Gordana Vunjak-Novakovic

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Gordana Vunjak-Novakovic is a Serbian American biomedical engineer. She is the Mikati Foundation Professor of Biomedical Engineering and Professor of Medical Sciences at Columbia University, where she directs the Laboratory for Stem Cells and Tissue Engineering. Her group focuses on engineering human tissues for regenerative medicine, stem cell research and modeling of disease.[1][2] Together with her team she has published over 350 scientific papers, 60 book chapters and three books on tissue engineering.[3] According to Google Scholar, her papers have been cited 32,000 times, and she has an h-index of 104, making her one of the most highly cited researchers of all times. [4] Vunjak-Novakovic has also given 350 invited lectures across the world and is named as co-inventor on 75 licensed, issued and pending patents. Building on these patents she co-founded three biotech companies, epiBone, TARA Biosystems and Matritek. In addition, she is a frequent advisor to the federal government on tissue engineering and regenerative medicine.

Biography[edit]

Vunjak received her B.S., M.S., and Ph.D. in chemical engineering from the University of Belgrade, in Belgrade, Serbia. After her postgraduate study in Germany, she returned as a faculty to the University of Belgrade in its Chemical Engineering Department. She was a Fulbright Fellow at Massachusetts Institute of Technology’s Harvard-MIT Division of Health Sciences and Technology from 1986 to 1987 and held joint appointments as Research Scientists at the Whitaker College of Health Sciences and Technology at MIT (1993-1998) and as Adjunct Professor in the Department of Biomedical Engineering at Tufts University (1994-2004). In 1998 she became a full-time Principal Research Scientist with the Harvard-MIT Division of Health Science and Technology at MIT, where she collaborated, among others, with renowned biomedical engineer Robert S. Langer. In 2005, she accepted a position as Full Professor with the Department of Biomedical Engineering at Columbia University. She is married to Branko Novakovic, an architect, and they have a son Stasha who is practicing pulmonology and critical care in Miami.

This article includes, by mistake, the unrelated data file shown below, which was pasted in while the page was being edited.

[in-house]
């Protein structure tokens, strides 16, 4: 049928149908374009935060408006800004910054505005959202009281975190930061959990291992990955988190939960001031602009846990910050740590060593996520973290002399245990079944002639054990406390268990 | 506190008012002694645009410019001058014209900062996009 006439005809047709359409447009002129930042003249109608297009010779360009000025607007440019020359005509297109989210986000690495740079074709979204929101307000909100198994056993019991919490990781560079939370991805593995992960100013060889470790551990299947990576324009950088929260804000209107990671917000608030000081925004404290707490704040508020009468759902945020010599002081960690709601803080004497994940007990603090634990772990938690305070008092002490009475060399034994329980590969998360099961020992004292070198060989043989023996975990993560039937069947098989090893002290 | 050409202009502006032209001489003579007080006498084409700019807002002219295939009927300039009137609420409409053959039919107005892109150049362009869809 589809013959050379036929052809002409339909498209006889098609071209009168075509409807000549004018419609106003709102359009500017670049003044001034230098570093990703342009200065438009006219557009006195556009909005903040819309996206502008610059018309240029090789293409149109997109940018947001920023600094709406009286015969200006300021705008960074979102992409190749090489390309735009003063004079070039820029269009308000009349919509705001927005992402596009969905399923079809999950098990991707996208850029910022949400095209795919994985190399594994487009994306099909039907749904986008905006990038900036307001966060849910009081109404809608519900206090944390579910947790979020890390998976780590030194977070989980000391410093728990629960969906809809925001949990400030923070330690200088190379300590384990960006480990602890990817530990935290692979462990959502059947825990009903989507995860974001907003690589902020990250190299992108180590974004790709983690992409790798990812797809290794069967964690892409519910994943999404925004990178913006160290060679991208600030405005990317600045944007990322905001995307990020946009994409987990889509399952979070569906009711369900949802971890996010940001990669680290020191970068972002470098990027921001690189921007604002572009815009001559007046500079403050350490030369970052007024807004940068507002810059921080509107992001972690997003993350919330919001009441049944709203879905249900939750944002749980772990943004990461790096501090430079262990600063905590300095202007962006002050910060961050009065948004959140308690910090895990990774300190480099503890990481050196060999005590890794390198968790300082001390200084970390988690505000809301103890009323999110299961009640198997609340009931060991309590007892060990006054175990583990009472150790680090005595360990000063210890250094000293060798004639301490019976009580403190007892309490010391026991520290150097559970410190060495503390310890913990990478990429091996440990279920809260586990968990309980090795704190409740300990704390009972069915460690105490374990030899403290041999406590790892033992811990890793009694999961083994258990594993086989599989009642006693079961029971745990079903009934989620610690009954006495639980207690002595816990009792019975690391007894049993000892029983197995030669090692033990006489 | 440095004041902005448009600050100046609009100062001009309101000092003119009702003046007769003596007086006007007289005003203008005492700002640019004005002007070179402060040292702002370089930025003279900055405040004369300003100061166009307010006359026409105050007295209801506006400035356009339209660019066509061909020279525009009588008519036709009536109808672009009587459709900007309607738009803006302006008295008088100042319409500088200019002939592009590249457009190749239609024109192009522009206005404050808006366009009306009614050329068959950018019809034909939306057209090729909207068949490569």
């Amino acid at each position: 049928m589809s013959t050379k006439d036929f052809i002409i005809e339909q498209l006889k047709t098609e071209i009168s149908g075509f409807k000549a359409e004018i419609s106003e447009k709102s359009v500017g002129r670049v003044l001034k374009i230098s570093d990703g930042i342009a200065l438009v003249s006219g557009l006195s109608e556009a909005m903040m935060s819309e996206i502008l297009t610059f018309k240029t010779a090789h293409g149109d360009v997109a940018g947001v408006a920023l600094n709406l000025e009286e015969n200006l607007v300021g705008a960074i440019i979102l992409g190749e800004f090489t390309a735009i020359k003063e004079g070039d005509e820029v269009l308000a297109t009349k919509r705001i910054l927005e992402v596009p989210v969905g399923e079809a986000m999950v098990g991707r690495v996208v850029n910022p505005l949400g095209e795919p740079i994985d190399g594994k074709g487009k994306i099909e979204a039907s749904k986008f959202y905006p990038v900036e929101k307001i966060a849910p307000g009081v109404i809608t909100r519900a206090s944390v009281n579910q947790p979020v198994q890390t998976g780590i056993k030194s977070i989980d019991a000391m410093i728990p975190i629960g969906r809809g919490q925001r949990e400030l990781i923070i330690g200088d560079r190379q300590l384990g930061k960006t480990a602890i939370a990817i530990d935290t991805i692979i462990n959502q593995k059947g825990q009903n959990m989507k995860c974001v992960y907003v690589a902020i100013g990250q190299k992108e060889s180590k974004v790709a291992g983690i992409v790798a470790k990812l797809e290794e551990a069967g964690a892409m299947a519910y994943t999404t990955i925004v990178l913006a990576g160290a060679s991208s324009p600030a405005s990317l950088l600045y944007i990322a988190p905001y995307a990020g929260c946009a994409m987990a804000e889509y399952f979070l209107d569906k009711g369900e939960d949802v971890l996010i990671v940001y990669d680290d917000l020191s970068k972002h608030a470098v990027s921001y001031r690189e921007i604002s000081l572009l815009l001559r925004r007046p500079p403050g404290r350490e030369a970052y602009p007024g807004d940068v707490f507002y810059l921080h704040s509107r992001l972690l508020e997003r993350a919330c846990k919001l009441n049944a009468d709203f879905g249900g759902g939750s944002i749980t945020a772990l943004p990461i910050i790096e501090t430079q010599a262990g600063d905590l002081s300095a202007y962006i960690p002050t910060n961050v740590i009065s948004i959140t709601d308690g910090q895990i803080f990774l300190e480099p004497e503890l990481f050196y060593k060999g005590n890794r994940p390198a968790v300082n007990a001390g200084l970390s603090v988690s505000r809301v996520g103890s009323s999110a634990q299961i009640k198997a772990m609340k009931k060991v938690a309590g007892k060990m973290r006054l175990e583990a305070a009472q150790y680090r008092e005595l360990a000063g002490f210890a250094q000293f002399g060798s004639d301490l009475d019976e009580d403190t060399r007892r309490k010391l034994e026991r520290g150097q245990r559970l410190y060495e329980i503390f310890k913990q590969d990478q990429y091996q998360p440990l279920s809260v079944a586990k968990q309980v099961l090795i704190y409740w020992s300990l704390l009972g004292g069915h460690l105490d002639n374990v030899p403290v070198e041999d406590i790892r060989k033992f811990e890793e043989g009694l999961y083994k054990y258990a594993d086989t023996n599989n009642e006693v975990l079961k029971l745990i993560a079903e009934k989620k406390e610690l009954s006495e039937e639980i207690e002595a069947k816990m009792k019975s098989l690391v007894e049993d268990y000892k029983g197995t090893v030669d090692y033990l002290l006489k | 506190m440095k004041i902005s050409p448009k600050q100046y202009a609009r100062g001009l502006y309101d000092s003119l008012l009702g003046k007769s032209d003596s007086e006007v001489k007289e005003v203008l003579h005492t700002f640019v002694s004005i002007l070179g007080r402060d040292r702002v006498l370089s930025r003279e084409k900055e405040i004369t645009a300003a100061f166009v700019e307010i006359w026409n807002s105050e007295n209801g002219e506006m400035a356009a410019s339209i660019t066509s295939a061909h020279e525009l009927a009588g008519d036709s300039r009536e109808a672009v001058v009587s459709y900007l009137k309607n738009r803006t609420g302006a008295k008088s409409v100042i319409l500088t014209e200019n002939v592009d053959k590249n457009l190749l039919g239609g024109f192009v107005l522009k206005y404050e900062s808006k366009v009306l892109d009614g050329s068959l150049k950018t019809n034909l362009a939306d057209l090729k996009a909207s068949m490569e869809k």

Research[edit]

Prof. Vunjak-Novakovic’s numerous scholarly accomplishments have substantially impacted the field of tissue engineering in specific and the field of biomedical engineering in general.[1] The focus of her research is on engineering functional human tissues, by an integrated use of stem cells, biomaterial scaffolds and bioreactors, which are culture systems designed to regulate and stimulate tissue development. In her work she has laid the theoretical and experimental foundation for the development of new biomaterials and scaffold architecture to regenerate tissue. For example, a series of 5 papers on bioreactors, seeding of polymer scaffolds for cartilage tissue engineering, cultivation parameters, and tissue construct characterization, published in 1998 and 1999 have been cited over a 2,000 times.[5][6][7][8][9] Building on these efforts, Prof. Vunjak-Novakovic continued to perform complex cell biological studies that address fundamental problems such as the growth and differentiation of stem cells for functional skeletal and cardiac mechanics, the growth of mammalian cells in microgravity environment, and the role of chondrocytes in cartilage tissue biomechanics. In ways not achieved by any other research team, Prof. Vunjak-Novakovic’s group has succeeded to control cell growth, metabolism and function of tissue constructs. This has garnered her highest praise and recognition of the scientific community. She is now starting to translate this foundation into clinical applications that promise to profoundly influence the way patient are treated and medicine is practiced.